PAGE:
Mariko Mori, "Flatstone" (2006), ceramic stones and acrylic vase

Mariko Mori, “Flatstone” (2006), ceramic stones and acrylic vase (all photographs by the author for Hyperallergic)

It’s been about a decade since Mariko Mori had a museum show in New York, and much has changed in the Japanese artist’s work. No more is there a hyperreal Pop-y take on rampant commercialization where Mori decks herself out in aggressively vibrant costumes to be a sexy cyborg or other caricature of the collision of technology with consumerism. Now there is a focused contemplation that takes as much inspiration from the future as from the past in a sort of looping wormhole of time.

Rebirth: Recent Work by Mariko Mori currently at the Japan Society was planned by Mori with curator and Japan Society Gallery Director Miwako Tezuka specifically for the space, although the exhibition itself had its debut at London’s Royal Academy of Arts last December. The earliest art in the exhibition dates to 2001, and each work is meant to be part of a journey that starts with death, then goes to birth, then a transcendental rebirth. “Her concept of the space for the exhibition is almost a Möbius ring,” Tezuka told Hyperallergic during a visit to the exhibition. “Her understanding of time is not linear, so it’s the past, present, and future all together.”

Mariko Mori, “Tama I” (2011), epoxy with pearlescent finish in front of drawings by Mori

This movement of time is most effective at the beginning and the end, where first you enter a dark stage of death heavily inspired by ancient Jōmon culture (14,000–300 BCE). A beautiful Jōmon earthenware vase that curls up at the edges like the flames that it was fired from stands at one corner of the first gallery, while in the center is Mori’s interpretation of a Jōmon stone formation meant to align with the winter solstice. An acrylic cast of a Jōmon mask looms above with one eye scratched out according to the culture’s belief that nothing is symmetrical, everything has in it both death and life. Mori’s piece, called “Primal Memory” (2004), seems to glow from within, but if you turned off the light the pile of lucite would look like nothing special, it’s only with the angle of illumination that it comes to life. In the piece is this connection to the ancient rock formations that meant to capture something of the grand movement of the stars in some lowly stones. “She thinks of all of her work as a device,” Tezuka said. “Here she wants to bring in materials that are from our time, in a way combining the past and the present.”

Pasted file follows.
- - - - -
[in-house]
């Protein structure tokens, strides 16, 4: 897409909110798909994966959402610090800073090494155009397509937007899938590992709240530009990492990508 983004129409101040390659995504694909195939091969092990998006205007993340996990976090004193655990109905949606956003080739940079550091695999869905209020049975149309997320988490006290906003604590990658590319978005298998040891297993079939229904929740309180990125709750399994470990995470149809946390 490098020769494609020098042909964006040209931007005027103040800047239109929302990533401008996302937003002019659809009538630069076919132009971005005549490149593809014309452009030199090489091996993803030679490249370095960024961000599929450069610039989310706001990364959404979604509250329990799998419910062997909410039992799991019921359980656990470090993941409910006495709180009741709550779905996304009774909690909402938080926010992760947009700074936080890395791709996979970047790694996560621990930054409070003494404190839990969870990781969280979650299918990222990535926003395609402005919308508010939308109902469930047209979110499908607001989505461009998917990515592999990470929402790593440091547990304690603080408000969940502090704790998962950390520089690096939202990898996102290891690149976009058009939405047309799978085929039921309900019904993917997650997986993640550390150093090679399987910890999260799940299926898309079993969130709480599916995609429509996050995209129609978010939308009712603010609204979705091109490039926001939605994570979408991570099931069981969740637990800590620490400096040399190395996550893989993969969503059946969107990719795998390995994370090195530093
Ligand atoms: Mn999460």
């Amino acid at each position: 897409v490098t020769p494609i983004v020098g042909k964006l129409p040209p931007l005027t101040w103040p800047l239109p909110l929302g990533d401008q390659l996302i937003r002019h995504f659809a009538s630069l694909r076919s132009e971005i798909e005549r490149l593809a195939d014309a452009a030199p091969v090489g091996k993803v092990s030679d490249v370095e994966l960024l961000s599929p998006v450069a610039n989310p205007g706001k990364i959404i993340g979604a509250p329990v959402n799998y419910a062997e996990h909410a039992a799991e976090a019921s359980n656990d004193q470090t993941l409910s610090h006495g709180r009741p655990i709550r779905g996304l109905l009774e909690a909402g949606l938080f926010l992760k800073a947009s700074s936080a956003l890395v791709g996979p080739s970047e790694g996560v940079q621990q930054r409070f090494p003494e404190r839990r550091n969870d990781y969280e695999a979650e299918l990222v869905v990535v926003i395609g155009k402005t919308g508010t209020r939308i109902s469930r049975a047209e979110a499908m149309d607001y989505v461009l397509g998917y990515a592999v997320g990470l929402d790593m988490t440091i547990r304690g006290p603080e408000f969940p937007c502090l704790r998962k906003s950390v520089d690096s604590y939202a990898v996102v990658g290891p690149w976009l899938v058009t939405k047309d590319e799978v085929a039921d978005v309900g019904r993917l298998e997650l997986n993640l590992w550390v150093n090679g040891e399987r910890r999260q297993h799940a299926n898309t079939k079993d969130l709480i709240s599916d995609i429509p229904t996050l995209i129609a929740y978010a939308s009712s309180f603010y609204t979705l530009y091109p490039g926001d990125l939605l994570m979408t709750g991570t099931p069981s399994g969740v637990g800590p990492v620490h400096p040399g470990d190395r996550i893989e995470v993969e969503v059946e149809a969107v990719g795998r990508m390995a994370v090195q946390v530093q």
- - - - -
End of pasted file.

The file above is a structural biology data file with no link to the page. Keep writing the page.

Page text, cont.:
Mariko Mori, “Transcircle 1.1” (2004), stone, corian, LED, real-time control system

Nearby, a ring of Celtic-influenced miniature monoliths called “Transcircle 1.1” (2004) has pastel LED hues that shift color based on the path of the planets, sometimes absorbing each other into new shades when their year-long trajectories around the sun align, and a beautiful installation called “Flatstone” mimics the structure of a Jōmon temple. Then the next stage takes the visitor into a rebirth through Buddhism enlightenment. From a window to the interior garden are two sculptures, one two birds entwined in flight and another a glowing ring over a waterfall. The little ring might not be the most visually compelling thing in the show, but it’s a hint at what is perhaps Mori’s most compelling current project.

Mariko Mori, “Ring” (2012), lucite, installed in the indoor garden of the Japan Society

A video in the exhibition shows the “Sun Pillar” which was installed in 2011 in Seven Light Bay on Miyako Island in the Okinawa Prefecture. The small tower will soon be joined by a “moon stone” that it will interact with through the light of the winter solstice. It’s just the first of six installations Mori hopes to place on all six habitable continents, with the next being a more giant version of that waterfall ring over a real waterfall in Brazil.

Mariko Mori, “White Hole” (2008-2010), acrylic and LED lights

The final stage of the exhibition is a “White Hole” accessed through a specially installed spiral wall, where in the dark you see a convex glass projecting a complicated installation of LED lights into a subdued spiral of growing light. It’s an interpretation of what the opposite of a black hole would look like, which Mori calculated with Kyoto University astrophysicist Shin Mineshige, again mirroring the exhibition’s idea that even where there is this final annihilating death there is also the potential for a rebirth.

Overall, the exhibition does require a certain engagement from its viewer in order to take the “devices” of her art and use them for the purpose of viewing the past through a futuristic present. It’s all fairly theoretical and could seem a little New Age-y in a certain light, but as with that little jumble of lucite stones that starts the exhibition — and appears at first to be a heap of dull shapes on its own — with the right light the objects become something with a contemplative luminescence.

Mariko Mori, “Miracle” (2001), eight Cibachrome prints, diachronic glass, salt, and crystals

Rebirth: Recent Work by Mariko Mori is at the Japan Society (333 East 47th Street, Midtown, Manhattan) through January 12. 

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Allison Meier

Allison C. Meier is a former staff writer for Hyperallergic. Originally from Oklahoma, she has been covering visual culture and overlooked history for print...